Friends, colleagues, researchers, and anyone else who this post can reach, I am here to forward to you a challenge.
We often say that one of the most important reasons we preserve archives is for the stories they tell about “ordinary” people. Well here is your chance to share some of those stories. Below is a challenge from noted author Gene Weingarten (multiple Pulitizers, people!), who has asked me to help him get his message out to the archival community. And I am happy to do that, and to communities of historians, librarians, genealogists, and people who keep their own archives that document themselves and their own families. I know we can help him find the material for this book. So, please:
- Read his eloquent request.
- Dig into the collections you know about.
- Send him whatever you find that might fit the bill. (Caveat: I’ve confirmed that he’s only looking for US-based stories. So if you’re outside the US, but your story or documents relate to Americans, please get in touch with him.)
- Pass this request along to your family, friends, and colleagues if you think they can help.
I feel like I should have my Rosie the Riveter “We Can Do It!” picture here. I actually don’t know if we can do it, but I know that this is a perfect opportunity to demonstrate the value of archives. So, please: read, dig, forward!
Is There Such a Thing as An Ordinary Day?
(A challenge/plea from Gene Weingarten, The Washington Post)
I am writing a book about a single day in American history, a date I chose at random by drawing numbers out of a hat. My working thesis is that life is an endless, fascinating drama, and that if one digs deeply enough into any single day – the basic, irreducible unit of human existence – one will come up with a rich and textured story with interlacing, universal themes. The publisher is Penguin, and the book (tentatively titled “One Day”) is scheduled for release in 2016.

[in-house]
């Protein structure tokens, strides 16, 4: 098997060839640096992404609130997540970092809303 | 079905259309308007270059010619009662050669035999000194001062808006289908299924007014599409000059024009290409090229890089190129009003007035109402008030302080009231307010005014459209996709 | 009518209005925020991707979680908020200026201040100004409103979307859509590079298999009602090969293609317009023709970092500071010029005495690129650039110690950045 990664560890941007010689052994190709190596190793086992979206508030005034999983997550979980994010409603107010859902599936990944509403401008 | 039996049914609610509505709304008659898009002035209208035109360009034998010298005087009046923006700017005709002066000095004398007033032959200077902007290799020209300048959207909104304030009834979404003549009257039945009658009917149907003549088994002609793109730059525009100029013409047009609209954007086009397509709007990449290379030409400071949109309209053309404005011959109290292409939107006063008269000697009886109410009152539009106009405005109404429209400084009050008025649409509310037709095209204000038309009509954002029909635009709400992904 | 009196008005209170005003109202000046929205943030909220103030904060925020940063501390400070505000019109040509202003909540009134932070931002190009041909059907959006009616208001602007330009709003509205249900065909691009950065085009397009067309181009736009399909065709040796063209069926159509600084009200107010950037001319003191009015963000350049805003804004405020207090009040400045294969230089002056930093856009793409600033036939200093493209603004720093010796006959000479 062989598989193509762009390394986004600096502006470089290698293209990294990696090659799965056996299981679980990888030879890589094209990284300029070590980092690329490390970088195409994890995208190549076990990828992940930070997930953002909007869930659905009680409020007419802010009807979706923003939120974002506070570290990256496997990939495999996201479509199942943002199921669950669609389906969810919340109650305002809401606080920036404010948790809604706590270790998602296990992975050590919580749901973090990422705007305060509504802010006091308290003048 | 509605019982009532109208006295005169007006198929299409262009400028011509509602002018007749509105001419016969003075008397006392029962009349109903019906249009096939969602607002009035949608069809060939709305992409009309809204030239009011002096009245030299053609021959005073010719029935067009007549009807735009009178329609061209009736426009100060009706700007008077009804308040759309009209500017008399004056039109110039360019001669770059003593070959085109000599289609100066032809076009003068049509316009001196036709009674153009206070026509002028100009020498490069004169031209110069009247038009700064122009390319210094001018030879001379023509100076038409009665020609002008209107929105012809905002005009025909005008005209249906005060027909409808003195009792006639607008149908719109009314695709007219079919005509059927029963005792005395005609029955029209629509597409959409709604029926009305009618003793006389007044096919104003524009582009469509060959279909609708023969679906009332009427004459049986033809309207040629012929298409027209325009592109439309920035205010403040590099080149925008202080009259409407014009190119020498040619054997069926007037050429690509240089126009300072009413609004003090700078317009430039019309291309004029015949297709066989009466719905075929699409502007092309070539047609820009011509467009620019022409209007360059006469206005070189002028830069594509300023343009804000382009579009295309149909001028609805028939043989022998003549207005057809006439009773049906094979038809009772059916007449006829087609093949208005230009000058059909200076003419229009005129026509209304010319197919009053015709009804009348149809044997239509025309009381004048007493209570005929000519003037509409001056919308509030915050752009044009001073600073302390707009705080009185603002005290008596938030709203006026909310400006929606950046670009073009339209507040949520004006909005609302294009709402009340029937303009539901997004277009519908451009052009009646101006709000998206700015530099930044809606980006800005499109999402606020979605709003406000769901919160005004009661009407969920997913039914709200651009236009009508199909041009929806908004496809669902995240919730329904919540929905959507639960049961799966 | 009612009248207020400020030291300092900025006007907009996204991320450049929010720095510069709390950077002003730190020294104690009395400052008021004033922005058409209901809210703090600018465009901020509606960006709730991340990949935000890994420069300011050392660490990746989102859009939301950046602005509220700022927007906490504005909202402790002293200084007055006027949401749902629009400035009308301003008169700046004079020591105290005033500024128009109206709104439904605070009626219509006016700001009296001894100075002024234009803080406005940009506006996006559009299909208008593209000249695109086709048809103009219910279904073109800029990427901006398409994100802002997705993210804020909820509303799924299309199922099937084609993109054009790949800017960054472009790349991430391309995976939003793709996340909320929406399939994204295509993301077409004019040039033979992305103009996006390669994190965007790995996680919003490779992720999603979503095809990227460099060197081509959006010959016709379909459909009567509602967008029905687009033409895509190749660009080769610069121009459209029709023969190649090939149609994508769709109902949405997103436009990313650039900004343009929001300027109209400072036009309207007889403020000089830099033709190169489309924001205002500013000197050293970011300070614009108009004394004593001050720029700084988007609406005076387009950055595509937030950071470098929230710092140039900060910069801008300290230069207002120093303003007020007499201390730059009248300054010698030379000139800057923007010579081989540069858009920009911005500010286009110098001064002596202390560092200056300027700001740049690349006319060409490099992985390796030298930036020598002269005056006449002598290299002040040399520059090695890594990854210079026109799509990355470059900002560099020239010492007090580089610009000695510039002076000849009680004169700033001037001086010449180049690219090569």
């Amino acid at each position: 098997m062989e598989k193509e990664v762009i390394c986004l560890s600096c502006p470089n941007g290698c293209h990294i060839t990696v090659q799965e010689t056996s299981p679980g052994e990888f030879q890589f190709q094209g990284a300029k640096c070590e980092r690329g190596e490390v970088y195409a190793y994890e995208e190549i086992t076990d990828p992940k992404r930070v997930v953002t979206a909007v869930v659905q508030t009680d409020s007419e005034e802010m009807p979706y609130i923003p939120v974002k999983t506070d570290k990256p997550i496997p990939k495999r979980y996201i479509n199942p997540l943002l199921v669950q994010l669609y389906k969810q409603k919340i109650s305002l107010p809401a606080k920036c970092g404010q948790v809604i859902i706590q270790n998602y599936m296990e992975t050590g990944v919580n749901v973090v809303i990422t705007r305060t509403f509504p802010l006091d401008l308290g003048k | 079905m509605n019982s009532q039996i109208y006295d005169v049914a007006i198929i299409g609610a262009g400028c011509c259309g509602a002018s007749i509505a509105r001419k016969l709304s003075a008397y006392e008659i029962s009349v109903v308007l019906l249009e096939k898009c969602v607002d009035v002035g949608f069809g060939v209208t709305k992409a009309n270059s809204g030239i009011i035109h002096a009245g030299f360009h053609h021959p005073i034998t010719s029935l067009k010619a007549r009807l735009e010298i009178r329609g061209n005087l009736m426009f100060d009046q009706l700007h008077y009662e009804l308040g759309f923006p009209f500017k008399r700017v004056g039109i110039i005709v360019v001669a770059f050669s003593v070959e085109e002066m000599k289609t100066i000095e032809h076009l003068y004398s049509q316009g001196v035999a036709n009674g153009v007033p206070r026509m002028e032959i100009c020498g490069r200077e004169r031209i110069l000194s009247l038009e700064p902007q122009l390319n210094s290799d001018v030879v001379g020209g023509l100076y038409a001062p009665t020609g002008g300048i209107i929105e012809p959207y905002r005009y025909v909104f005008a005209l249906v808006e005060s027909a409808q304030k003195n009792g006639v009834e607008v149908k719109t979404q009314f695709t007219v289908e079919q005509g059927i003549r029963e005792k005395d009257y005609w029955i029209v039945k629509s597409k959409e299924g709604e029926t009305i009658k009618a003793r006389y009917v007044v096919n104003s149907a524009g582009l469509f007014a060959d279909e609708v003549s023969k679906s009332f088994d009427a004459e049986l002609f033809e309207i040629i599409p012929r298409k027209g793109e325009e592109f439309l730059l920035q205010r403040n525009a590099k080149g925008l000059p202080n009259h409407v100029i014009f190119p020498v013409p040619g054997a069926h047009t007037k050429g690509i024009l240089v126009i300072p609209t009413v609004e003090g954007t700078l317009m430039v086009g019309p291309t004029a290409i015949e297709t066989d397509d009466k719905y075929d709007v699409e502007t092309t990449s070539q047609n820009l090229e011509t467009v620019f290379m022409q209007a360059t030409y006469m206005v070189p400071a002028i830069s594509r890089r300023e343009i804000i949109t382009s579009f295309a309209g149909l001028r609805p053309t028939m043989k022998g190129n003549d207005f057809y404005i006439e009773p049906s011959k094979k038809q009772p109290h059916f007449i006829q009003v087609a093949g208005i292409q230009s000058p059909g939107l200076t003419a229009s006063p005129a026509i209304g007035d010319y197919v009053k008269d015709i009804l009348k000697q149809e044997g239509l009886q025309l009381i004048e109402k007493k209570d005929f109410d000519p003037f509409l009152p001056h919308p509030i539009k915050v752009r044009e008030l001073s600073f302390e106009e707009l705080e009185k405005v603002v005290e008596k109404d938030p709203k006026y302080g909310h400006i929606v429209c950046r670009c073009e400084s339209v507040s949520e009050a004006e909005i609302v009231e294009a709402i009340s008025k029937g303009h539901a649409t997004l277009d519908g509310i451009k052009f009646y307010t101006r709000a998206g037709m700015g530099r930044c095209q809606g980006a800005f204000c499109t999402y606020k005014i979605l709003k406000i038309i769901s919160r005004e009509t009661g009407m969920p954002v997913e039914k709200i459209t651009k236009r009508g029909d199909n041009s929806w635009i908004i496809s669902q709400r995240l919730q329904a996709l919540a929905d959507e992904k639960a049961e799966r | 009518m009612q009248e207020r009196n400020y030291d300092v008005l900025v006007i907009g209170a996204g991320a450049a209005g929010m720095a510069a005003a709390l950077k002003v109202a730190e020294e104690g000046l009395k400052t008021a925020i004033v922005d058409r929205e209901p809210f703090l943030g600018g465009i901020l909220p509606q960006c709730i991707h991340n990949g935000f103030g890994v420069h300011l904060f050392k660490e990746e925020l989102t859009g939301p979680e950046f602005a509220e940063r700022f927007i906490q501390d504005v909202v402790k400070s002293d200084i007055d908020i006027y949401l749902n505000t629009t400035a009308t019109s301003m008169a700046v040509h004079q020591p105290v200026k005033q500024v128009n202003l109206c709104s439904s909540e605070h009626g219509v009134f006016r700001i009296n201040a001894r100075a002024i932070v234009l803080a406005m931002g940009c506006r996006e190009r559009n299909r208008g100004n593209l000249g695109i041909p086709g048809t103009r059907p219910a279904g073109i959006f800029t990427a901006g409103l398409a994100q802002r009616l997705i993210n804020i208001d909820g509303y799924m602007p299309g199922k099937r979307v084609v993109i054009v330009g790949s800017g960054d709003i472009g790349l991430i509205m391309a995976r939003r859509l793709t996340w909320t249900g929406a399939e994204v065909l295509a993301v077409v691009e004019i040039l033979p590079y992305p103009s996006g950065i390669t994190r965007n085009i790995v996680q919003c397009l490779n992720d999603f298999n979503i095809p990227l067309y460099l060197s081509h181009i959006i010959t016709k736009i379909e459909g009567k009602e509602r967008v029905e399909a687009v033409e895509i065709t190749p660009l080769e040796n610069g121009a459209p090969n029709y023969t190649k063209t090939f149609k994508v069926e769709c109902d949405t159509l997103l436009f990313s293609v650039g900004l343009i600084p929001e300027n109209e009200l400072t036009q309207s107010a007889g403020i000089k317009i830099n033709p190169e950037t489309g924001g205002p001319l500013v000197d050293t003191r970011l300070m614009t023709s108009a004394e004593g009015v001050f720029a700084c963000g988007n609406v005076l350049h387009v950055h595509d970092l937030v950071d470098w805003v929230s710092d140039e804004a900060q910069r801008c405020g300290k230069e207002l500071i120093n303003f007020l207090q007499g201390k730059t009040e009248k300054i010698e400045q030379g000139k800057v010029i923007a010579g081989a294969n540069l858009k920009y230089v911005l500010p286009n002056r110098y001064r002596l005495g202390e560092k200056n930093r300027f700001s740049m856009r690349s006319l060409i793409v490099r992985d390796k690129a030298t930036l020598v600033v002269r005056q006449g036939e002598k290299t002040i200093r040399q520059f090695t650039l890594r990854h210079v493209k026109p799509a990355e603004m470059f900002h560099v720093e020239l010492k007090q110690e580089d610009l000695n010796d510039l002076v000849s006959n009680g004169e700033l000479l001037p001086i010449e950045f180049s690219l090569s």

That’s my random day, above. It’s the Sunday between Christmas and New Years in the year of Challenger and Chernobyl. To help build this book, I’m hoping to borrow your skills, your experience, your resources, your intuition . . . and your generosity.
So far, I’ve found many interesting, dramatic events from December 28th, 1986: lurid murders, celebrity deaths (John D. MacDonald, for example), devastating accidents, advances in technology, and so forth. But mostly these have been matters that somehow found their way into the news or other easily searchable public records, or turns up in a Google hit when searching the date. What I am seeking now are more elusive stories, harder-to-find events and anecdotes from private lives that had intense meaning or resonance within those lives, or were portentous of larger events to come. Or other sorts of events – within the business world, or in the military, for example – that didn’t make the news.
So, what, in particular, would be of value? Someone celebrating her 12th birthday on that day would be of no particular interest to me. But someone who celebrated her 12th birthday on that day, got her first microscope as a present, and would go on to become a successful cancer researcher …. very possibly. The book will be anchored on The Day, but will have the advantage of being able to be contextualized, by looking forward (and backward) in time. One of the best stories I have so far – and one of the few that takes place on a very private scale – involves a mid-30s couple who met on that day, while on dates with other people. The following day, they had their first date. The day after that, they announced to a room full of people that they were engaged. The day after that, they moved in together. A stunning, stupid tale of impetuosity …. except they’re still married and adorably in love.
I am asking you for help in finding good stories, in whatever way you can. In return, I can offer you public gratitude: acknowledgement of your efforts in my book, and publicity for the good work you do.
Please communicate with me (all correspondence will be treated as private and privileged) at email@example.com, or by phone at 240-994-2362.
A simple request, and yet not so simple. How many of our collections have material that recent? How many can be accessed by date? Do we know enough about our subjects to be able to put together the kind of stories Mr. Weingarten is looking for? That’s why I suspect people examining their own personal documentation may end up being more successful than the custodians of other people’s collections. But I’m interested in what you can find. So keep me posted in the comments about your progress, but more importantly share your stories with our illustrious friend.